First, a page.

Famous Psychiatrists from Switzerland

List of notable or famous psychiatrists from Switzerland, with bios and photos, including the top psychiatrists born in Switzerland and even some popular psychiatrists who immigrated to Switzerland. If you're trying to find out the names of famous Swiss psychiatrists then this list is the perfect resource for you. These psychiatrists are among the most prominent in their field, and information about each well-known psychiatrist from Switzerland is included when available.

The list you're viewing is made up of people like Elisabeth Kübler-Ross and Carl Jung.

This historic psychiatrists from Switzerland list can help answer the questions "Who are some Swiss psychiatrists of note?" and "Who are the most famous psychiatrists from Switzerland?" These prominent psychiatrists of Switzerland may or may not be currently alive, but what they all have in common is that they're all respected Swiss psychiatrists.

Use this list of renowned Swiss psychiatrists to discover some new psychiatrists that you aren't familiar with. Don't forget to share this list by clicking one of the social media icons at the top or bottom of the page. {#nodes}

    • Age: 98
    • Birthplace: Berlin, Germany
  • Adolf Meyer
    Photo: Metaweb (FB) / Public domain
    Adolf Meyer (September 13, 1866 – March 17, 1950) was a psychiatrist who rose to prominence as the first psychiatrist-in-chief of the Johns Hopkins Hospital (1910-1941). He was president of the American Psychiatric Association in 1927–28 and was one of the most influential figures in psychiatry in the first half of the twentieth century. His focus on collecting detailed case histories on patients was one of the most prominent of his contributions. He oversaw the building and development of the Henry Phipps Psychiatric Clinic at Johns Hopkins Hospital, opened in April 1913, making sure it was suitable for scientific research, training and treatment. Meyer's work at the Phipps Clinic is ...more
    • Age: Dec. at 83 (1866-1950)
    • Birthplace: Niederweningen, Zürich, Switzerland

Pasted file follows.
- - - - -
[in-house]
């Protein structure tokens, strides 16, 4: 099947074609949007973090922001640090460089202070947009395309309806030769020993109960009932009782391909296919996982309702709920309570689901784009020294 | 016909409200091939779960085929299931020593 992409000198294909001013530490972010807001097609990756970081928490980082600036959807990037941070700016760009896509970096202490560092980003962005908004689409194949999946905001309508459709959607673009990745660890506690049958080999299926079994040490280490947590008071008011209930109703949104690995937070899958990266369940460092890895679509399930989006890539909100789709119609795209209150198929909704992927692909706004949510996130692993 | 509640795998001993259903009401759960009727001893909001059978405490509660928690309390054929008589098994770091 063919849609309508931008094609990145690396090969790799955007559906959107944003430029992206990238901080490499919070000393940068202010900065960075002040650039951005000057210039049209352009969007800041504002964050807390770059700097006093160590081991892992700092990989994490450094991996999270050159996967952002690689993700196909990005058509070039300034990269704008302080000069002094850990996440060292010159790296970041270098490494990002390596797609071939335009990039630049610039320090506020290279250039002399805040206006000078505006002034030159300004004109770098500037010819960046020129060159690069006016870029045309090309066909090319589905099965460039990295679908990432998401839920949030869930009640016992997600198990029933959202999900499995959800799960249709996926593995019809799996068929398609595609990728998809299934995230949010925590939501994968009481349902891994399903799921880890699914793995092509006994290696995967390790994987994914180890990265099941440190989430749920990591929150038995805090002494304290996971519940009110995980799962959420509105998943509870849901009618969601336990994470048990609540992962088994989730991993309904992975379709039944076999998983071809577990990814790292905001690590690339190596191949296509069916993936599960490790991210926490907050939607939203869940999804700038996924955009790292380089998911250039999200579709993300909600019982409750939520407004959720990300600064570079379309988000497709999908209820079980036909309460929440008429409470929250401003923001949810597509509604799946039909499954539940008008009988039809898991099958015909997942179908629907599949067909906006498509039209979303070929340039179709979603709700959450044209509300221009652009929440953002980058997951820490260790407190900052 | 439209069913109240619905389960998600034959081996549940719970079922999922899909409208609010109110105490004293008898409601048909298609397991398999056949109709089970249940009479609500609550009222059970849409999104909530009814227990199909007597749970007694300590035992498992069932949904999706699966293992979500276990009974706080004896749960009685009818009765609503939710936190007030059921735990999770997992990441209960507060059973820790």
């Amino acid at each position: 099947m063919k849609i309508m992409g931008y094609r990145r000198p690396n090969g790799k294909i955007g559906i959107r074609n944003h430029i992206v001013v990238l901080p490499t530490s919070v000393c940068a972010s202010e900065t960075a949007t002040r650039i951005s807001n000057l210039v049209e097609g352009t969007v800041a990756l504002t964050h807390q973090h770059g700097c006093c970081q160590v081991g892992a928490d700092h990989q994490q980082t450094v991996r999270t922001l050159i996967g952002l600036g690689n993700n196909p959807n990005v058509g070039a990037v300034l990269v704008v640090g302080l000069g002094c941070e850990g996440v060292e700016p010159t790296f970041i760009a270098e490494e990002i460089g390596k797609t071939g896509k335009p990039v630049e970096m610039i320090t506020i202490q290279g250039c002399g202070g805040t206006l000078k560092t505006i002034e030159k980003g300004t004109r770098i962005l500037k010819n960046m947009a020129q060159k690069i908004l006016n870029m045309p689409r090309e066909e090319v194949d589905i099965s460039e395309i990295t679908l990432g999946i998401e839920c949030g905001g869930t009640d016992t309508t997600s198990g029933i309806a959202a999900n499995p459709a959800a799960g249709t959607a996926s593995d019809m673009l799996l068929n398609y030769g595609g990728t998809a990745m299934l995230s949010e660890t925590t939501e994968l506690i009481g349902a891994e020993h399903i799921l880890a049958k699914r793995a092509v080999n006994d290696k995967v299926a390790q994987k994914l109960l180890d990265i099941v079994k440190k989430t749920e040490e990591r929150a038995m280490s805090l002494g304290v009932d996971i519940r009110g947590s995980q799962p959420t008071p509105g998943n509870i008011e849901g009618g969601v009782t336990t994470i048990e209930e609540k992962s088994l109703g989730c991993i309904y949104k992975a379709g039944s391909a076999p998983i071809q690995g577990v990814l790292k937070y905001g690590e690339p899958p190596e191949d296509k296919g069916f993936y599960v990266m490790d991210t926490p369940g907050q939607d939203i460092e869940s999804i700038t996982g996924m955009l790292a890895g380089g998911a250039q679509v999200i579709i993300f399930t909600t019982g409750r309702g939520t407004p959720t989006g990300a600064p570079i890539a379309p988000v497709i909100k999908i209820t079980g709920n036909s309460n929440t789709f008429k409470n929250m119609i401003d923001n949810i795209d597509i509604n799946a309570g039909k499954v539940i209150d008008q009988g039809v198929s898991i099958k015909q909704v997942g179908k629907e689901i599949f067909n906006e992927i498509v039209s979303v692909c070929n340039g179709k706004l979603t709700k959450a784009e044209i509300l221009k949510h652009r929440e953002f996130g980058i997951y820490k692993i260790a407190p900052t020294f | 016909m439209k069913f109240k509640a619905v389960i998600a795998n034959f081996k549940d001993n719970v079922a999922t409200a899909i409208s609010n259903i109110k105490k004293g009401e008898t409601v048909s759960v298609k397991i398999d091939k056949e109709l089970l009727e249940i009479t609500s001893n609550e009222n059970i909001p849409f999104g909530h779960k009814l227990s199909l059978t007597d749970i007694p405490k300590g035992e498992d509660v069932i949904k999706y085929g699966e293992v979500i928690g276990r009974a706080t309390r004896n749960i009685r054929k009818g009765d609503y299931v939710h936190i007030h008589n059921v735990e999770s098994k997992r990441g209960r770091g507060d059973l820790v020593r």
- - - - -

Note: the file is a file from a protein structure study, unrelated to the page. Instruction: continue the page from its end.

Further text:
• Carl Jung
    Photo: Metaweb (FB) / Public domain
    Carl Gustav Jung ( YUUNG, German: [kaɐ̯l ˈjʊŋ]; 26 July 1875 – 6 June 1961) was a Swiss psychiatrist and psychoanalyst who founded analytical psychology. Jung's work was influential in the fields of psychiatry, anthropology, archaeology, literature, philosophy, and religious studies. Jung worked as a research scientist at the famous Burghölzli hospital, under Eugen Bleuler. During this time, he came to the attention of Sigmund Freud, the founder of psychoanalysis. The two men conducted a lengthy correspondence and collaborated, for a while, on a joint vision of human psychology. Freud saw the younger Jung as the heir he had been seeking to take forward his "new science" of psychoanalysis ...more
    • Age: Dec. at 85 (1875-1961)
    • Birthplace: Kesswil, Switzerland
  • Christian Müller

    Christian Müller was a teacher, psychiatrist, psychoanalyst and Swiss writer from the canton de Vaud.
    • Birthplace: Münsingen, Switzerland
  • Elisabeth Kübler-Ross
    Photo: Metaweb (FB) / Public domain
    Elisabeth Kübler-Ross (July 8, 1926 – August 24, 2004) was a Swiss-American psychiatrist, a pioneer in near-death studies and the author of the groundbreaking book On Death and Dying (1969), where she first discussed her theory of the five stages of grief, also known as the "Kübler-Ross model".She was a 2007 inductee into the National Women's Hall of Fame. She was the recipient of nineteen honorary degrees and by July 1982 had taught, in her estimation, 125,000 students in death and dying courses in colleges, seminaries, medical schools, hospitals, and social-work institutions. In 1970, she delivered an Ingersoll Lecture at Harvard University on the theme On Death and Dying.
    • Age: Dec. at 78 (1926-2004)
    • Birthplace: Zürich, Switzerland
  • Eugen Bleuler
    Photo: Metaweb (FB) / Public domain
    Paul Eugen Bleuler (; German: [ˈɔɪɡeːn ˈblɔɪlər]; 30 April 1857 – 15 July 1939) was a Swiss psychiatrist and eugenicist most notable for his contributions to the understanding of mental illness. He coined many psychiatric terms, such as "schizophrenia", "schizoid", "autism", depth psychology and what Sigmund Freud called "Bleuler's happily chosen term ambivalence".
    • Age: Dec. at 82 (1857-1939)
    • Birthplace: Zollikon, Zürich, Switzerland